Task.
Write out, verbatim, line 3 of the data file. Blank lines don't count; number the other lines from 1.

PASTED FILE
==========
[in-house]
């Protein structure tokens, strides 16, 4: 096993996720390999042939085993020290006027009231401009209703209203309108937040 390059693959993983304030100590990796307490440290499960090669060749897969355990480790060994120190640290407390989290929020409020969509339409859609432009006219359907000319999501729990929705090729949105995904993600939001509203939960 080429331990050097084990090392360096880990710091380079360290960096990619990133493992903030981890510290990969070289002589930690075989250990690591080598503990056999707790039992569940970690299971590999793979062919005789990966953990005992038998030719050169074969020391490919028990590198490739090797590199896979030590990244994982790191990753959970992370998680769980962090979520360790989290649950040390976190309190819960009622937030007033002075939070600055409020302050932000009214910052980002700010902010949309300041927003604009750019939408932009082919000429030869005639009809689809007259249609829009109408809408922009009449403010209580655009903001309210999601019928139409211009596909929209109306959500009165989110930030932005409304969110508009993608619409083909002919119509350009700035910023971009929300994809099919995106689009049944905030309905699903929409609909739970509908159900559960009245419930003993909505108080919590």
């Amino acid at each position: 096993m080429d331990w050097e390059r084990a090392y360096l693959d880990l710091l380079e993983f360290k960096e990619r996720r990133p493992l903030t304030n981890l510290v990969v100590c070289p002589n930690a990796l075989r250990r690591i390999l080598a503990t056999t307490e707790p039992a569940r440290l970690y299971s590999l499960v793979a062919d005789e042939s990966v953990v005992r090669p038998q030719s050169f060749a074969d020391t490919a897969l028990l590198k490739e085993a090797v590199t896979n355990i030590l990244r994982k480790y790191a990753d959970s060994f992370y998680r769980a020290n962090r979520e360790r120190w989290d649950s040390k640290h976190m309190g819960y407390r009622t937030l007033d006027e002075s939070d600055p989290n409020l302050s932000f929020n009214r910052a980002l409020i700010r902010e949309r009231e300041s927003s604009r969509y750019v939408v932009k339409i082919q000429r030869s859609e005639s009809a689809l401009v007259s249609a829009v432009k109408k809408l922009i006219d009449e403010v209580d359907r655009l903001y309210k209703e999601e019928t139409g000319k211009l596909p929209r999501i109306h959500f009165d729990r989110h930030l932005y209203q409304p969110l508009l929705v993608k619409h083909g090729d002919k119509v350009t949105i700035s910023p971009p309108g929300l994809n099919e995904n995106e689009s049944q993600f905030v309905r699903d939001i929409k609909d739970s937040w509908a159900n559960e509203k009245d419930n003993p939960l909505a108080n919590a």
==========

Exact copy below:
């Amino acid at each position: 096993m080429d331990w050097e390059r084990a090392y360096l693959d880990l710091l380079e993983f360290k960096e990619r996720r990133p493992l903030t304030n981890l510290v990969v100590c070289p002589n930690a990796l075989r250990r690591i390999l080598a503990t056999t307490e707790p039992a569940r440290l970690y299971s590999l499960v793979a062919d005789e042939s990966v953990v005992r090669p038998q030719s050169f060749a074969d020391t490919a897969l028990l590198k490739e085993a090797v590199t896979n355990i030590l990244r994982k480790y790191a990753d959970s060994f992370y998680r769980a020290n962090r979520e360790r120190w989290d649950s040390k640290h976190m309190g819960y407390r009622t937030l007033d006027e002075s939070d600055p989290n409020l302050s932000f929020n009214r910052a980002l409020i700010r902010e949309r009231e300041s927003s604009r969509y750019v939408v932009k339409i082919q000429r030869s859609e005639s009809a689809l401009v007259s249609a829009v432009k109408k809408l922009i006219d009449e403010v209580d359907r655009l903001y309210k209703e999601e019928t139409g000319k211009l596909p929209r999501i109306h959500f009165d729990r989110h930030l932005y209203q409304p969110l508009l929705v993608k619409h083909g090729d002919k119509v350009t949105i700035s910023p971009p309108g929300l994809n099919e995904n995106e689009s049944q993600f905030v309905r699903d939001i929409k609909d739970s937040w509908a159900n559960e509203k009245d419930n003993p939960l909505a108080n919590a």